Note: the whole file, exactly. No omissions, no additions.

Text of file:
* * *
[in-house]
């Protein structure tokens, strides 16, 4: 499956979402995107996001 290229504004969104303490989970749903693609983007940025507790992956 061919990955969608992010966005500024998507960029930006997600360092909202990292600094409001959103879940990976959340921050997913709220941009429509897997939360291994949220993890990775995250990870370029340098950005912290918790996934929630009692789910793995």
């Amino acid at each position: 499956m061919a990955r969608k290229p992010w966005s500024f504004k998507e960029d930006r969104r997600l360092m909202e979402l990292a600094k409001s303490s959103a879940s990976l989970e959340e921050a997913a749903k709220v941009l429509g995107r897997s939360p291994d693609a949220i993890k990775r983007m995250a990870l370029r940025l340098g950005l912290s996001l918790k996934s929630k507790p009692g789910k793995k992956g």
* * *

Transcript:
[in-house]
């Protein structure tokens, strides 16, 4: 499956979402995107996001 290229504004969104303490989970749903693609983007940025507790992956 061919990955969608992010966005500024998507960029930006997600360092909202990292600094409001959103879940990976959340921050997913709220941009429509897997939360291994949220993890990775995250990870370029340098950005912290918790996934929630009692789910793995």
């Amino acid at each position: 499956m061919a990955r969608k290229p992010w966005s500024f504004k998507e960029d930006r969104r997600l360092m909202e979402l990292a600094k409001s303490s959103a879940s990976l989970e959340e921050a997913a749903k709220v941009l429509g995107r897997s939360p291994d693609a949220i993890k990775r983007m995250a990870l370029r940025l340098g950005l912290s996001l918790k996934s929630k507790p009692g789910k793995k992956g």